I really enjoy tinkering with my bike, but if I'm honest, at least half my efforts involve way too much cursing, swearing, wishing I'd never started, and sometimes wasting lots of money. It's my own fault. I'm a perfectionist and I want my bike to be original, but I lack most of the tools (and all of the skill) to get it right first time. My recent efforts to "simply" replace and relocate my OEM battery with three svelte Lithium units from Racing Batteries wasted several days and cost me a couple of hundred quid, and I still haven't got it done. Arse. I may as well start burning money for a laugh. I had a chat with Tim from Spirit of the Seventies about the batteries and he just laughed, cos even when pro's build customs they encounter exactly the same kind of problems, especially when you meddle with modern fuel injected bikes that use ECUs and immobilisers. However, on my disastrous electrics journey, I did manage to get the rear lights working (well, almost) and looking rather good. Or at least I think they do. ... Unusually, not everyone agrees, which surprised me, cos normally my tastes seem to be fairly uncontroversial... But that's just another little poke in the eye to add to my wallet woes. Anyway, you can judge for yourself. I wanted a timeless look to the bike, and bullet-shaped lights always make me think of the 1950s idea of the future, realised by American cruiser cars and TV cartoon the Jetsons - showing us that the future would be shaped in a wind tunnel, and probably pointy at one end or the other.

These lights are integrated rear lights, brake lights, and indicators, all in one - with three layers of LEDs, red on the outside and a flashing amber centre. I found them on the Shin-Yo website. They're bright and clear, but I'll probably fall foul of strict MOT testers for having them too close together. We'll see.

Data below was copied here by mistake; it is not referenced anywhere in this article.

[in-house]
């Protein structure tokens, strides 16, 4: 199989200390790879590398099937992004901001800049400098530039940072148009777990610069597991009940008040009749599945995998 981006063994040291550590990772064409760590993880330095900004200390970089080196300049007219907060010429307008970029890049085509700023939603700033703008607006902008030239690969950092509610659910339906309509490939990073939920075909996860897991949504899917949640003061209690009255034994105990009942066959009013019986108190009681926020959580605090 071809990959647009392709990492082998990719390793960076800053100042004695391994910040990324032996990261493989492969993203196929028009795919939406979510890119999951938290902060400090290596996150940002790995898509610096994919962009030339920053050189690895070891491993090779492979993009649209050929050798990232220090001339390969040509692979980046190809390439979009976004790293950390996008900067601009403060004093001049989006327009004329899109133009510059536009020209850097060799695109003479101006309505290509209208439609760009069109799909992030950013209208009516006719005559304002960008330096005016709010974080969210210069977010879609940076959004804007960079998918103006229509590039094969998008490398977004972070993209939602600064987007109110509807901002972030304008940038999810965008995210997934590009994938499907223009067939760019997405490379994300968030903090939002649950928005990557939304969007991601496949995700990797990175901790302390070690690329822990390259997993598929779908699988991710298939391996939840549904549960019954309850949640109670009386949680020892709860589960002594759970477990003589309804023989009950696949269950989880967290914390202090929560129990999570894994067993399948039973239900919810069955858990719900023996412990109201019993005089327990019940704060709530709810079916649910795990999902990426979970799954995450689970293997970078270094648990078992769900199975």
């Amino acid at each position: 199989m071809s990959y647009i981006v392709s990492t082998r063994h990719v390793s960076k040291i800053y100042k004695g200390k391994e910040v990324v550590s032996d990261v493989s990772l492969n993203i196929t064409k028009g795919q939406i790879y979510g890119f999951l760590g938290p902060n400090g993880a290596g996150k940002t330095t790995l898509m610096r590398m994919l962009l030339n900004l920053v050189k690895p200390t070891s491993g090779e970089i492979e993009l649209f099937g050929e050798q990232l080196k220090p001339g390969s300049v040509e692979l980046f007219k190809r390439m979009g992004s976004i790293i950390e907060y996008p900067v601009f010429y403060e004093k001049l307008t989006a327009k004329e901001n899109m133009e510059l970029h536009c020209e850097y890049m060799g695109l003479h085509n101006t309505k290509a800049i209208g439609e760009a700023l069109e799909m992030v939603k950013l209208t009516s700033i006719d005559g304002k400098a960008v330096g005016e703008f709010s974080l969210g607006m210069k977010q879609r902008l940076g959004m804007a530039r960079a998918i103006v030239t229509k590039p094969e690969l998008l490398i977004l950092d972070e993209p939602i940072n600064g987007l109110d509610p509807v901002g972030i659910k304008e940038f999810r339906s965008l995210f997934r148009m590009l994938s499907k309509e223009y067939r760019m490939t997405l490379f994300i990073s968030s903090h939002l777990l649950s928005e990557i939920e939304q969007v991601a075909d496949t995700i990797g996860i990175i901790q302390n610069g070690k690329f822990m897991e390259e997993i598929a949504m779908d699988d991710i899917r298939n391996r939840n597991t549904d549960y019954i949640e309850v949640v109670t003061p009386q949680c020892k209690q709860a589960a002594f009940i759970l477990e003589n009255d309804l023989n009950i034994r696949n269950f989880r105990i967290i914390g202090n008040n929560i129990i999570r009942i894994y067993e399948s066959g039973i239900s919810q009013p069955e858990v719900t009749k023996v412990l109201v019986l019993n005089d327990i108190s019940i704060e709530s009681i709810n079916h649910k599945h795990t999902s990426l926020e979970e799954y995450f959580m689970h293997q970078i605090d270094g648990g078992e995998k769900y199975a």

The numberplate presented the simple problem of needing a t-shaped bracket. I say 'simple' cos when I did metalwork at school at the age of 15, I'd have found making one of these a doddle, but sadly at 45 it was more of a challenge, and I had to get Rex at Untitled to weld it for me.

It's prettier now it's black.

What was simple was fitting to it the bike. The top of the T mates to two lengthened bolts that fix the seat lock to the subframe. All I needed to do was get longer bolts and some nylock nuts. The whole lot will easily unbolt for track days.

Ok, so it's not quite finished, cos for some reason my right hand indie flashes much faster than the left, so I clearly need to add an LED flasher to each side, but I guess that goes with the territory in the world of customisation. Note to self: Test before you solder. Anyway, I'll write an update on how it all turns out when it's all sorted. For now I haven't added a numberplate light either. I can do, and I probably will, cos there are tiny LED units I can use that will sit easily on the main central bracket above the plate - which I'll also get in trouble for, cos it should be yellow, not black. ...Maybe I'm turning back into an anarchist in my old age? While I was fiddling I added my small tribute to Simoncelli which will stay at least until I get the bike painted. Gone but not forgotten; 58. Dutch